Tuesday, June 1, 2010

Finally - a good article on arthritis pain!

I'm not normally a big fan of "Arthritis Today" because I don't really feel like I learn anything new from their articles. I consider myself a pretty well-informed patient, so it takes a little more effort to teach me something new. Also, when it comes to pain relief, most of their things I've read are all about exercise, exercise, exercise. Which I agree is important - but I already do that every day! What else ya got for me?!

So, when I stumbled across the "Five Steps to Pain Relief" article today in my Facebook feed, I was pleasantly surprised. Yes, it does mention exercise. But it also mentions some other good, practical tips. Plus - it admits that there are many societal barriers to arthritis pain relief, including the health-care system itself. Woo hoo! Thank goodness someone finally admitted that! I know from some of your stories I've read and one or two of my own experiences, some days it feels like people (some doctors included!) are all like "oh - you're in pain; well, sorry, but that's just part of RA..." Um, yeah - not helpful!

I don't know about you, but sometimes it makes me feel better just to be acknowledged, to have my pain accepted as real - and not something that's just in my head. It can be hard with RA especially because the pain can be so sporadic. Some people might think, "How much pain could she really be in? She was walking just fine earlier." I know part of caring about what other people think is my own problem (self-doubt, self-esteem issues), but I don't think I'm alone in that...

So, anyway - it feels good to be vindicated, especially by a well-respected organization like the Arthritis Foundation. And, I think I've found a new technique I want to try. They describe "contrast baths," where you alternate cool and hot water instead of sticking with just one. When my pain is just all over, I often try taking a hot bath. Most times it helps, but sometimes it makes things worse so I get out of the tub (or have hubby pull me out!). Next time that happens, I'm going to try switching right over to cool water to see if that makes a difference.

What are your go-to pain relief methods?

6 comments:

  1. I ALWAYS add Epson salts and recently bath oils, and it makes a huge difference. I did the Epson salt thing on my own, but then my best friend, from Taiwan, did some research for me. What she found is that in Eastern Medicine, drs. think they know what causes RA, and its poor blood circulation. So as part of the treatment for RA, they prescribe epson salts and bath oils. I'm not sure why, but it TOTALLY works. If I miss a night, I can tell the next day. Just some FYI for anyone. I can't find the specific bath oils, but I find a 5.00 bottle of lavender with something else from Walgreens does the trick. It lasts about a month.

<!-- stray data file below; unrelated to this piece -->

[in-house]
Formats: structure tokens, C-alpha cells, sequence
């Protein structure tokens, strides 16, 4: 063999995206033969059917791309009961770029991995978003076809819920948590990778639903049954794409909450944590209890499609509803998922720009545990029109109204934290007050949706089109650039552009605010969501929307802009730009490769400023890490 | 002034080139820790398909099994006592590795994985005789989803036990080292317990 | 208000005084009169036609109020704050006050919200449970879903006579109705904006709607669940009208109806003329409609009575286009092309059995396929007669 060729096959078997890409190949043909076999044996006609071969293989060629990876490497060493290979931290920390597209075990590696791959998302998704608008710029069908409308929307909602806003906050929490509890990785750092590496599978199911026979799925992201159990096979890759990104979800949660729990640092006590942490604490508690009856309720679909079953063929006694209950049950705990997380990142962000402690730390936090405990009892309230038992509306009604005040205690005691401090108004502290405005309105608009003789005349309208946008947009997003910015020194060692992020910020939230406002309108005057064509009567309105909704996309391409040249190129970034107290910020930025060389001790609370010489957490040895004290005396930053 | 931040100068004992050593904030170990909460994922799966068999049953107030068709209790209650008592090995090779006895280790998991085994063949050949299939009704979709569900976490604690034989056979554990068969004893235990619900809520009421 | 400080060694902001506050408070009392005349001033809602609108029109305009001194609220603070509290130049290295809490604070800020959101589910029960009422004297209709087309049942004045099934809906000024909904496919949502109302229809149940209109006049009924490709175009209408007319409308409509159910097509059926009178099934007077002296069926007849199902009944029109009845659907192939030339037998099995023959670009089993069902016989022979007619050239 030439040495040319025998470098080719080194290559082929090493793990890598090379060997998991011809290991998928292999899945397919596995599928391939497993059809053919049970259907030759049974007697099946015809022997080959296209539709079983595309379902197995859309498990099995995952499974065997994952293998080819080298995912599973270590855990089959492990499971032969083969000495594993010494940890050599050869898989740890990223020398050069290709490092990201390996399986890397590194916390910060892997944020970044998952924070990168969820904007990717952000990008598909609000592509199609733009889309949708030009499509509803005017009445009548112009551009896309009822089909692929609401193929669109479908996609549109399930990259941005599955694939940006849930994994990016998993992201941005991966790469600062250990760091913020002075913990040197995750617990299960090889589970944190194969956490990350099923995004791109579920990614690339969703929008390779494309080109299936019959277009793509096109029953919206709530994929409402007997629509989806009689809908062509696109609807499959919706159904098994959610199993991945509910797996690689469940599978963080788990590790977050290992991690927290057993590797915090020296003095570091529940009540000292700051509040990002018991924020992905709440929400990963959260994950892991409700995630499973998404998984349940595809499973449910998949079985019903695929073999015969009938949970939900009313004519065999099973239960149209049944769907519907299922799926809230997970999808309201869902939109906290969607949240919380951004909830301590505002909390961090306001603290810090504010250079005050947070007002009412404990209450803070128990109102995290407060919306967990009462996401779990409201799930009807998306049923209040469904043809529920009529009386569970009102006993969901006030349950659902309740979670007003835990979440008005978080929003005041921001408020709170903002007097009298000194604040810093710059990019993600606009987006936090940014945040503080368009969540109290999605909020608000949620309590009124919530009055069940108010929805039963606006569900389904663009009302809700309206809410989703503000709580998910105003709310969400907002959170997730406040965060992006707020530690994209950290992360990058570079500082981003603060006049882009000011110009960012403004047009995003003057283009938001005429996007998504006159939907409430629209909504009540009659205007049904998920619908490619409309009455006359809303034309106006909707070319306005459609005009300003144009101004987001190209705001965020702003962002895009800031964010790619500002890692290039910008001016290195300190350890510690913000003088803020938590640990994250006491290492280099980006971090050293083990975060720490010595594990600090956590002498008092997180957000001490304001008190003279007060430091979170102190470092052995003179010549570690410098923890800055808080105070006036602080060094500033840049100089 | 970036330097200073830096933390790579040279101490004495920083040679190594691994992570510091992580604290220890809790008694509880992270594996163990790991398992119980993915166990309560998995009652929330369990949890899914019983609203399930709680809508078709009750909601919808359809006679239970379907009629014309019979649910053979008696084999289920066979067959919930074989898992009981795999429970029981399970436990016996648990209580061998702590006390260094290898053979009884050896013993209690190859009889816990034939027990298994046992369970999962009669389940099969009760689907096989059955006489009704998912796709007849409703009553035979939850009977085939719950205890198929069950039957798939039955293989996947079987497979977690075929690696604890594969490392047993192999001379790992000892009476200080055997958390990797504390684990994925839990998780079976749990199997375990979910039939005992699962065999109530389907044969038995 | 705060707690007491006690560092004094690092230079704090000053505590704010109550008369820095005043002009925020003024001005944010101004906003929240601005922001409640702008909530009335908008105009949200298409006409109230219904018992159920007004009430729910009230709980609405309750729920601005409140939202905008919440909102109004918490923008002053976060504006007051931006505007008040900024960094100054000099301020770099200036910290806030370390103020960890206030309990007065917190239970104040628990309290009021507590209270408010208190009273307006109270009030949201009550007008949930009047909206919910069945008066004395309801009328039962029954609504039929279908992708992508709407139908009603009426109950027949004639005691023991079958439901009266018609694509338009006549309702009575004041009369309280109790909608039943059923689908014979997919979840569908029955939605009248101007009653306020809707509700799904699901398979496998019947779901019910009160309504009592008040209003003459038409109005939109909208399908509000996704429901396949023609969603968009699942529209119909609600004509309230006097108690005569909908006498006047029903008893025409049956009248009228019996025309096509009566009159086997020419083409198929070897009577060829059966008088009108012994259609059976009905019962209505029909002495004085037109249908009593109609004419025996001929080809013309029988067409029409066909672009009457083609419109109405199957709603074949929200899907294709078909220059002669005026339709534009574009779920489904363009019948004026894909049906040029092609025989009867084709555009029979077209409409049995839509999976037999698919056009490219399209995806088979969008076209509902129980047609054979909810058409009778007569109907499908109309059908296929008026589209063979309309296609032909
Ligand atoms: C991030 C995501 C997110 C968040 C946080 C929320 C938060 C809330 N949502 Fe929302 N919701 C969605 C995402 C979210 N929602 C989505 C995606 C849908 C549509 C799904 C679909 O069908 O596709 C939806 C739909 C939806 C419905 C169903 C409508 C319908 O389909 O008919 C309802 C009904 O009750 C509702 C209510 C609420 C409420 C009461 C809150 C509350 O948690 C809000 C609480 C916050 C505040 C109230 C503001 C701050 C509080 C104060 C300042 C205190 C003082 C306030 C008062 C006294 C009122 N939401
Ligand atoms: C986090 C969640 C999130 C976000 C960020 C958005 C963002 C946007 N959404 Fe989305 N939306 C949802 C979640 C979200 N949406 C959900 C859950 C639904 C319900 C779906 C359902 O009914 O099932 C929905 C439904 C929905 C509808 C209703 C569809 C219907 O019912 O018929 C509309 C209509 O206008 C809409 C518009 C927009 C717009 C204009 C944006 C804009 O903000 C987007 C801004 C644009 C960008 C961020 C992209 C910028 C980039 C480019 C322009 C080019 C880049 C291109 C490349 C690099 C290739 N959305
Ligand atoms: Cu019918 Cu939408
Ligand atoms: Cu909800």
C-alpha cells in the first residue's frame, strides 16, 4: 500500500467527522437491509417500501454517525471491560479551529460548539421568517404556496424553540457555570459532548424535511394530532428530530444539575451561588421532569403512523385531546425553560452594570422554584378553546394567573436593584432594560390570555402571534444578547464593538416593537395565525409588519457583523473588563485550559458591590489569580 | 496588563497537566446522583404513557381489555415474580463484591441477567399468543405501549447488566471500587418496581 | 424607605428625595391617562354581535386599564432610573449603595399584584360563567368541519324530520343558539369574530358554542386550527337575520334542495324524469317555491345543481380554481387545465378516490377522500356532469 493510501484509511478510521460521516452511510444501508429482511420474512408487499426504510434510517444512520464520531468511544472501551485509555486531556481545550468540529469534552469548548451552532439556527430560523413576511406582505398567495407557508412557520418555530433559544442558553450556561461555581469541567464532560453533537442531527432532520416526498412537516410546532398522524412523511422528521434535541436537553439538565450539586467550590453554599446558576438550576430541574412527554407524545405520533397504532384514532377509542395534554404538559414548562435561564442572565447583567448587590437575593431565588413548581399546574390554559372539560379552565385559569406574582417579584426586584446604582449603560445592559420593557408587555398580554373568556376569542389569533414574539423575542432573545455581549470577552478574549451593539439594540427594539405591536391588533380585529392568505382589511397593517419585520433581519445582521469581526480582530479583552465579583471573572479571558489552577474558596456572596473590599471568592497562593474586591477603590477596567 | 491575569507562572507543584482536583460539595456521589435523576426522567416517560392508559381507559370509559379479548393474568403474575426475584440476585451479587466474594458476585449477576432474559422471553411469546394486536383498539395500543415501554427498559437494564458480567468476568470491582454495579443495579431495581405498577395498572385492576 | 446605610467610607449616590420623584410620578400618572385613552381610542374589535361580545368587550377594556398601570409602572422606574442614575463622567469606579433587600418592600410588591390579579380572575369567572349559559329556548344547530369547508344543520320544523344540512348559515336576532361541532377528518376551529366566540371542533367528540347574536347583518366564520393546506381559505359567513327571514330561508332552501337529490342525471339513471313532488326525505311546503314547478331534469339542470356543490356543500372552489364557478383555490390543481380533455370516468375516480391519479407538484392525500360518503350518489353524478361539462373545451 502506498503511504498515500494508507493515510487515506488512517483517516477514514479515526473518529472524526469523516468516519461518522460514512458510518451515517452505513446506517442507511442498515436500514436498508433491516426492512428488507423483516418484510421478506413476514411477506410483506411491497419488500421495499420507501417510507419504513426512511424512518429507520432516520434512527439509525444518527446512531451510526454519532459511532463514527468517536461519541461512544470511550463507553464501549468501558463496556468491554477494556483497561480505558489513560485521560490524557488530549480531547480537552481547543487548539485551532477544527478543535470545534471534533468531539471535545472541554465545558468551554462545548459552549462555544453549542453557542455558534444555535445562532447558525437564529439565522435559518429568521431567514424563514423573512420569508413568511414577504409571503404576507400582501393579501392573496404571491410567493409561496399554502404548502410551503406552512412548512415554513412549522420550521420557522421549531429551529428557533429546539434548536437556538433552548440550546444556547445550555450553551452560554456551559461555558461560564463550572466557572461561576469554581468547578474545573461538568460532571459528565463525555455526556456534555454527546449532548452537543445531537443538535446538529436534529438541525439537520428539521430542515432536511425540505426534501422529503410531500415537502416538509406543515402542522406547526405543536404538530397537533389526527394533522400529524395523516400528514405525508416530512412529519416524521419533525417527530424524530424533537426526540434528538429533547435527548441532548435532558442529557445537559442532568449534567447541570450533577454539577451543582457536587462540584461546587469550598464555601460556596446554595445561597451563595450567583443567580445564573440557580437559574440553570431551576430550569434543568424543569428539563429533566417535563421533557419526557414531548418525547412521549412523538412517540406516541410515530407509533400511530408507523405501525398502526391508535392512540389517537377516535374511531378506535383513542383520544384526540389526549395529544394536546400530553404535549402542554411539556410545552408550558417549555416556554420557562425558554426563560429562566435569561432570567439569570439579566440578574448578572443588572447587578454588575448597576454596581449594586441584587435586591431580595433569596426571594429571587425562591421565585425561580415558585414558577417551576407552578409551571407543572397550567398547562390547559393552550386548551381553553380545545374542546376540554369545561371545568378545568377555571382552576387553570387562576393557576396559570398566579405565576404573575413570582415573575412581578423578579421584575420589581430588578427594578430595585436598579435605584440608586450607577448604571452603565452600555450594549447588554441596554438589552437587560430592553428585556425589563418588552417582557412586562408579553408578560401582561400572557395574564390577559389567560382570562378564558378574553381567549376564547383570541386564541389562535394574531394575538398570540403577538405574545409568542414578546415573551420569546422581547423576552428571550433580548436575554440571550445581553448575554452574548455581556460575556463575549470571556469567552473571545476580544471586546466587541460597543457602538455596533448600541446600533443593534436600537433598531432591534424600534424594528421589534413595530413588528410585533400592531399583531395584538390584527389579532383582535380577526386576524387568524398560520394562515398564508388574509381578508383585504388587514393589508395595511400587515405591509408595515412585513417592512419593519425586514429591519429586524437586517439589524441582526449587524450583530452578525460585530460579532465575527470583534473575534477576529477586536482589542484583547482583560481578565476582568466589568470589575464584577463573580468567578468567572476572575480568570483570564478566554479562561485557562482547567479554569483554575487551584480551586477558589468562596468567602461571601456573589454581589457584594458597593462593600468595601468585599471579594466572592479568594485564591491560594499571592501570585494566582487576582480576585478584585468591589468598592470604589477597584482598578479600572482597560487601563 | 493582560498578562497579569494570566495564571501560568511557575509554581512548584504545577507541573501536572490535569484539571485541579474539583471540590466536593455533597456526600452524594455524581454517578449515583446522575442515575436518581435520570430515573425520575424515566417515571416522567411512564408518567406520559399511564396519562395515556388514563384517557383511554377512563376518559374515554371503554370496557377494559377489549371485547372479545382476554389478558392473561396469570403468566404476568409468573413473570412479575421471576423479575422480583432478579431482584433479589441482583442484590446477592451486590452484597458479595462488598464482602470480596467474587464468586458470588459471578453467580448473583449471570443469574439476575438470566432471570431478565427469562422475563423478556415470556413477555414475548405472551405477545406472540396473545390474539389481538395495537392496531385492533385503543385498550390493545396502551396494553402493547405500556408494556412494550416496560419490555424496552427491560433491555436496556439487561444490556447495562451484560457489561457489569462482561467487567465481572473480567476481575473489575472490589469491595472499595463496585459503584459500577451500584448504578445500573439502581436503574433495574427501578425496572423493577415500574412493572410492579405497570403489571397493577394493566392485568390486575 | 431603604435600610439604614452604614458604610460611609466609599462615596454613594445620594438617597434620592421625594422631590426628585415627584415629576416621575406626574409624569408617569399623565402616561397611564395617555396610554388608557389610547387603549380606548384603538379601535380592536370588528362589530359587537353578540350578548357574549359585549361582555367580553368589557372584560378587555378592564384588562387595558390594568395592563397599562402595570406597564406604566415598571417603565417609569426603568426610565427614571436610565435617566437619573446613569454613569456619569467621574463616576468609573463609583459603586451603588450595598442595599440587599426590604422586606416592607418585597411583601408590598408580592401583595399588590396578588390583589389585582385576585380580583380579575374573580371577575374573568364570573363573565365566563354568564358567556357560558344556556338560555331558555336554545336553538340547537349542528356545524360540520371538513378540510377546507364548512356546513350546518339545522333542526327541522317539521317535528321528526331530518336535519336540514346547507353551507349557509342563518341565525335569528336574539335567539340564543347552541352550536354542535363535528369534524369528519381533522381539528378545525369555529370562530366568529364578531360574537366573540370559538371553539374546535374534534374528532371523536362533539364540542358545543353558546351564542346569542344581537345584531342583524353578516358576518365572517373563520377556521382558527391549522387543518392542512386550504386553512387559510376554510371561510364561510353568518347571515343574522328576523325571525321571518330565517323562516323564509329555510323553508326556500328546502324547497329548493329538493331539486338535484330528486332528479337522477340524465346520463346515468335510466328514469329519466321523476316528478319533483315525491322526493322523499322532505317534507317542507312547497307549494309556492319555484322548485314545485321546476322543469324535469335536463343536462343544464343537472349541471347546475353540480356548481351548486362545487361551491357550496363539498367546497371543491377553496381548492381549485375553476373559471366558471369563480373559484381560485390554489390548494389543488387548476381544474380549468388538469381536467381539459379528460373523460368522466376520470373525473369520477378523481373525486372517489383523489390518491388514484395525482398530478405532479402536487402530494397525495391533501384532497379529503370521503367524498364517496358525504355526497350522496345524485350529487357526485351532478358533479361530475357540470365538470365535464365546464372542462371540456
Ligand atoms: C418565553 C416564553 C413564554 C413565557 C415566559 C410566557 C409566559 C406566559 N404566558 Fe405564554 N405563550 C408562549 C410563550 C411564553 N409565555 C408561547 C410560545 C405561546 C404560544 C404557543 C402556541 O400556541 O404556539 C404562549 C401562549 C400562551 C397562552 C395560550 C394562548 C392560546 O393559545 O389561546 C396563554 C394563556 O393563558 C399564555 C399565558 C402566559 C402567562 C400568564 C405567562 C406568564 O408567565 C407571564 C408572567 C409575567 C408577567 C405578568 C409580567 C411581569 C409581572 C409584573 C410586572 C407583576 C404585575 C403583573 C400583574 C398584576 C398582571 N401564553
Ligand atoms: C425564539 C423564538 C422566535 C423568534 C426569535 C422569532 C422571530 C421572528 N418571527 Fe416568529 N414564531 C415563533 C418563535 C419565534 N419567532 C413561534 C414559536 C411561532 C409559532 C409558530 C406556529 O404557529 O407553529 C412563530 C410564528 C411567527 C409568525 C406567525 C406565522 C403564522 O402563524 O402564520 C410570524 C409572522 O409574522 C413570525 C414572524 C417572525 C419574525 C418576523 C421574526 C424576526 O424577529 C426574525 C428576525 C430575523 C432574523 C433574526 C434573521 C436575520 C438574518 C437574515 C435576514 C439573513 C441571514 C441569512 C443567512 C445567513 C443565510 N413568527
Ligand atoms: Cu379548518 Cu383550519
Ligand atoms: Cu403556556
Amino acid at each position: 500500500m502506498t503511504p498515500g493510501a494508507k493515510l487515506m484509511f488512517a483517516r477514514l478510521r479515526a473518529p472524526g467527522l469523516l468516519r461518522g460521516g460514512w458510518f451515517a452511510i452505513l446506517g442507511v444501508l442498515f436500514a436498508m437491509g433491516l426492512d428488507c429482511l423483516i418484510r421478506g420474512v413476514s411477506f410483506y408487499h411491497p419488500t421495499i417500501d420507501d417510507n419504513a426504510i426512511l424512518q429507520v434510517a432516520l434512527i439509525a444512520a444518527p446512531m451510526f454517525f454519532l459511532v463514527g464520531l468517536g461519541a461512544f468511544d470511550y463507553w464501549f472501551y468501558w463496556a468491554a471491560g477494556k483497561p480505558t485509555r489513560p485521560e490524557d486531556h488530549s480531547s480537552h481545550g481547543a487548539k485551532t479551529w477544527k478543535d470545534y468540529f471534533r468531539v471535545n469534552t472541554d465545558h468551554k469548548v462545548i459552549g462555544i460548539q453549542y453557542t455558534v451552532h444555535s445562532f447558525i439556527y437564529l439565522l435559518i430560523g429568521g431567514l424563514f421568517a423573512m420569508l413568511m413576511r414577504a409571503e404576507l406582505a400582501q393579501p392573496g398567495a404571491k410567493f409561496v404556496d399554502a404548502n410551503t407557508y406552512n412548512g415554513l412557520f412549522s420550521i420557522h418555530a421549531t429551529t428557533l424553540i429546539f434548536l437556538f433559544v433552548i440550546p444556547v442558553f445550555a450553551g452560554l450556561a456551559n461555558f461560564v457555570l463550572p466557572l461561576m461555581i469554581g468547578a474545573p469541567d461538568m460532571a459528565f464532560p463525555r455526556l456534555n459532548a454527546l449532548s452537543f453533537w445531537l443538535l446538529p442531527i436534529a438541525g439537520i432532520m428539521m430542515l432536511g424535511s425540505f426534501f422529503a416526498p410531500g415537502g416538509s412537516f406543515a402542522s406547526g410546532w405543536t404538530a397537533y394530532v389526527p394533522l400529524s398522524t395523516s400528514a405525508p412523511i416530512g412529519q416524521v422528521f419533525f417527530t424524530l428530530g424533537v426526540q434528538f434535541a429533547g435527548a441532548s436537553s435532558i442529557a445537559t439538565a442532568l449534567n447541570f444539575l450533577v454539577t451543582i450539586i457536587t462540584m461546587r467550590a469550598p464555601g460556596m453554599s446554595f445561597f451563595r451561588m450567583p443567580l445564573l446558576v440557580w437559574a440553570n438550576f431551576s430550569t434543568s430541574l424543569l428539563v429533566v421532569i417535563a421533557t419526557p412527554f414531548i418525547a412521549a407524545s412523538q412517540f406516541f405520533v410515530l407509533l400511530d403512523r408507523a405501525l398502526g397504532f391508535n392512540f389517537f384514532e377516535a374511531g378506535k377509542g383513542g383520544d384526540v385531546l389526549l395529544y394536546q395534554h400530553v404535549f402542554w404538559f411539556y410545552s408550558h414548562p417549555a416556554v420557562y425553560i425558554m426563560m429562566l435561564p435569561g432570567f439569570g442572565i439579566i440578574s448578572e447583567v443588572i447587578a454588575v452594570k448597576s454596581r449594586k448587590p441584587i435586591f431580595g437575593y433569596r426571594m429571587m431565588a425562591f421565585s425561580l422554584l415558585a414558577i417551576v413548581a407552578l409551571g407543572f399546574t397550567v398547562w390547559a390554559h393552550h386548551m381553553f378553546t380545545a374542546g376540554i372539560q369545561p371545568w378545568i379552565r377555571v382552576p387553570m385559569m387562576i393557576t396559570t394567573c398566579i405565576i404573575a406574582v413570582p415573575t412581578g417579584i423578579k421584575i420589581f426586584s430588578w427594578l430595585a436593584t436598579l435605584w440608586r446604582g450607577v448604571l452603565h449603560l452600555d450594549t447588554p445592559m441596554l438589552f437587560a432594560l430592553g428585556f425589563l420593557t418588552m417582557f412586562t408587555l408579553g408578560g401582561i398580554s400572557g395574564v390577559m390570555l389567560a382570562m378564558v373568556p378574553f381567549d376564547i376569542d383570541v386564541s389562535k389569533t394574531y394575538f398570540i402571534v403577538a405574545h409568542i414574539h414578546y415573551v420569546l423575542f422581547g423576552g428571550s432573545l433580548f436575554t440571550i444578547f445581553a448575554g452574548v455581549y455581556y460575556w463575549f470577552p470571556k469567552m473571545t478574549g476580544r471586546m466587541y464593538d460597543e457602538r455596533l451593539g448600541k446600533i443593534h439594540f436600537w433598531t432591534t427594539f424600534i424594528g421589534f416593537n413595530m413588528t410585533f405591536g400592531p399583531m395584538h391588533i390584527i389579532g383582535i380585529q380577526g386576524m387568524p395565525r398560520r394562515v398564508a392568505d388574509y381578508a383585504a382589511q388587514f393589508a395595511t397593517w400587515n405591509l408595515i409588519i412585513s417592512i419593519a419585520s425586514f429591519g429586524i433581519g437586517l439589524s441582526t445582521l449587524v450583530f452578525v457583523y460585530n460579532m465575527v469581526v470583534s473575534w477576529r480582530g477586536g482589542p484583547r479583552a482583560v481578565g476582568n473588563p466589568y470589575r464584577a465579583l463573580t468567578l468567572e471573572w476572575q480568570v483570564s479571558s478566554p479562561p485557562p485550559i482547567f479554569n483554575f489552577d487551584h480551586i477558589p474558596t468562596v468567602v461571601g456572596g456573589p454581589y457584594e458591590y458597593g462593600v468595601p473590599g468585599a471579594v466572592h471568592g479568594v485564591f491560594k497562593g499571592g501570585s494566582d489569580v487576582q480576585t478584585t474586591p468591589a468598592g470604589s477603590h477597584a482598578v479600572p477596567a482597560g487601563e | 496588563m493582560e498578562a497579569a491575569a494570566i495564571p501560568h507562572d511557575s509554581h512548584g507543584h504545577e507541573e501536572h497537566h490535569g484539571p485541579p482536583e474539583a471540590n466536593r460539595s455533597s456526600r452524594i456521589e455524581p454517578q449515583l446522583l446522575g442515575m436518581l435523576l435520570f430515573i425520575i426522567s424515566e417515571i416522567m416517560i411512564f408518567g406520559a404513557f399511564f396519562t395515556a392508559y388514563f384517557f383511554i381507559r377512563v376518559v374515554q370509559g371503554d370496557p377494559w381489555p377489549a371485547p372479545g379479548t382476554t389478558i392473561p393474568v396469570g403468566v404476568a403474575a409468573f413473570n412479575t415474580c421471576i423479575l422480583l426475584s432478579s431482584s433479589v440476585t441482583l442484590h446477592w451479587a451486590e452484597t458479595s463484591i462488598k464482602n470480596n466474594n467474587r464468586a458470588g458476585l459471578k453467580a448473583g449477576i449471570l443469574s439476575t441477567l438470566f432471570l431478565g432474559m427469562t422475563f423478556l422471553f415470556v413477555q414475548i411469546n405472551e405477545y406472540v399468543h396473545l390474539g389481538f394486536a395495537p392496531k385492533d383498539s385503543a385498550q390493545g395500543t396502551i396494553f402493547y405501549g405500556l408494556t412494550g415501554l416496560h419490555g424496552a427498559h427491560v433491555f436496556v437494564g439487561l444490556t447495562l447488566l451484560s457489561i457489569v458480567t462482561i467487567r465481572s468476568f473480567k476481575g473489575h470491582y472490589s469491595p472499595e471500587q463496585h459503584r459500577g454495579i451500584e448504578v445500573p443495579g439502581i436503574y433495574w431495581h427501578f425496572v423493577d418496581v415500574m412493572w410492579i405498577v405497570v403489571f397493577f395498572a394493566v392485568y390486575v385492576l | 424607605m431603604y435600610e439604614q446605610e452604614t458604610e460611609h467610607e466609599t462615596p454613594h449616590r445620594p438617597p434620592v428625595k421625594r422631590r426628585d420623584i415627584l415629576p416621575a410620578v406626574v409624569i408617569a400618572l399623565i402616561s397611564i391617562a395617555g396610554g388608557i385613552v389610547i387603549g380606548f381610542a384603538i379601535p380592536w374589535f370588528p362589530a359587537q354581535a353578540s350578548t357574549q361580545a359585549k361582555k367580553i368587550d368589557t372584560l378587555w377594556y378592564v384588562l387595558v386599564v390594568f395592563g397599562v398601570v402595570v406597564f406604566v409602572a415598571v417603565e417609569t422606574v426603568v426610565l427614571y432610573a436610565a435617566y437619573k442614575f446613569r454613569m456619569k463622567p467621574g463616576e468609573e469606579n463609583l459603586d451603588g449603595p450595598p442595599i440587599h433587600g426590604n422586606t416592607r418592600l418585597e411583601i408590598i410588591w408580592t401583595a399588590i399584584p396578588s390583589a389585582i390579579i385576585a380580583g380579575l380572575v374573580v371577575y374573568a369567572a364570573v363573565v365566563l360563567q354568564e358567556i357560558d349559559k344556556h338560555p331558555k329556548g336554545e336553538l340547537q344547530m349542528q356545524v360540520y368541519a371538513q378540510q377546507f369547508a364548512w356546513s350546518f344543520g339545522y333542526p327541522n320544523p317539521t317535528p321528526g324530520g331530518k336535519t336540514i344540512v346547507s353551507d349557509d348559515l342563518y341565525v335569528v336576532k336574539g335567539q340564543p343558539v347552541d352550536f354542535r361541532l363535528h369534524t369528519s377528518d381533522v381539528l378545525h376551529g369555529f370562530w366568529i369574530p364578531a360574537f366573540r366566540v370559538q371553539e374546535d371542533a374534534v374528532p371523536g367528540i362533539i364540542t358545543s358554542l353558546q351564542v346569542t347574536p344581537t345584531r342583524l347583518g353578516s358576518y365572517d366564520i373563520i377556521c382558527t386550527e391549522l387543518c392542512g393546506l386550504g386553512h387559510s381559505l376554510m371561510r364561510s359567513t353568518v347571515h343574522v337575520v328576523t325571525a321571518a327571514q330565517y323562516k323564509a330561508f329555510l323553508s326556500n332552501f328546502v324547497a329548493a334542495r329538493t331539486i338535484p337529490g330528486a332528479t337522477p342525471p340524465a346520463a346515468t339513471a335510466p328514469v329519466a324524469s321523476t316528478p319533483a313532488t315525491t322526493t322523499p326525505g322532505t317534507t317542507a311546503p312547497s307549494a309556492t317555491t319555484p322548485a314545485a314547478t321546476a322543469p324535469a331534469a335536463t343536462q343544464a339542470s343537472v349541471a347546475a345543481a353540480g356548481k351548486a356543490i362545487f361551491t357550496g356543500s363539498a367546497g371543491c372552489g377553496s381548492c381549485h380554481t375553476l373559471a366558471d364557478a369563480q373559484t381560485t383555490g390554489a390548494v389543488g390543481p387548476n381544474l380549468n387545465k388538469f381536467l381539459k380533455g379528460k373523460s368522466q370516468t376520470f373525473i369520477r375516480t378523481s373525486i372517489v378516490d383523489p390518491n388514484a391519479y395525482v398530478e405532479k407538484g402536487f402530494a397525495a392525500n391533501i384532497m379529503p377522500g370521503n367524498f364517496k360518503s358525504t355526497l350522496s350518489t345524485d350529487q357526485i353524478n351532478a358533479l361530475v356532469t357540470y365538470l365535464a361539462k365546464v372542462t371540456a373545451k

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  2. I'll have to try that with my baths, too - thanks for the tip!

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  3. I love contrast showers. I have been doing them the last few months and feel they help with circulation.

    I also do castor oil packs.

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  4. Microwaveable heat packs have always been my go-to remedy for rheuma pain. Hot baths -- with those wonderful Epsom salts or other herbal concoctions specifically targeted at sore joints and muscles -- are great, too. I have to say that none of these has ever completely relieved my pain, but it does soothe it while the heat is applied and for a short time afterward. Cold, on the other hand, just makes my rheuma pain feel that much worse, so I avoid it.

    The AT article was decent, if not particularly eye-opening. Great for people new to the disease, but I think us old-timers have already been there, done that. ;)

    Hope you're feeling good, VW.
    -Wren

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  5. I would love to be able to take a bath again, haven't been able to for years. Short showers or sponge baths is the best I get. For me pain meds, bed and a heating pad. Cold packs make me feel so worse.

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  6. I know I'm a Johnny Come Lately to your blog. I was newly diagnoses with RA following the birth of my daughter last August. I probably had extremely mild symptoms prior to that, but got the flare about 6 weeks after she was born. But on a related note, I'm a practicing Physical Therapist.

    In school we discussed all the modalities (heat, ice, ect) used to help with all types of pain. Didn't think much of them despite using them for my patients, but when I was diagnosed, I immediately asked my rheumy doc for OT services Occupational therapists typically work with hands, which were my worst areas since they interfered with caring for my daughter. I found that paraffin baths were great with the added benefits for hands that didn't chap this winter.

    I've also found that massage and mild stretching works well when I get that tight feeling during a flare. I'm careful to not torque my joints to keep them in good condition, but some vigorous joint mobilizations (a technique a licensed therapist can perform) can really help. Needless to say, I'm a proponent of therapy to help with the pain, leaving the disease management to the docs.

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I welcome your comments and experiences! If you have any questions, I will try to get back to you as soon as I can.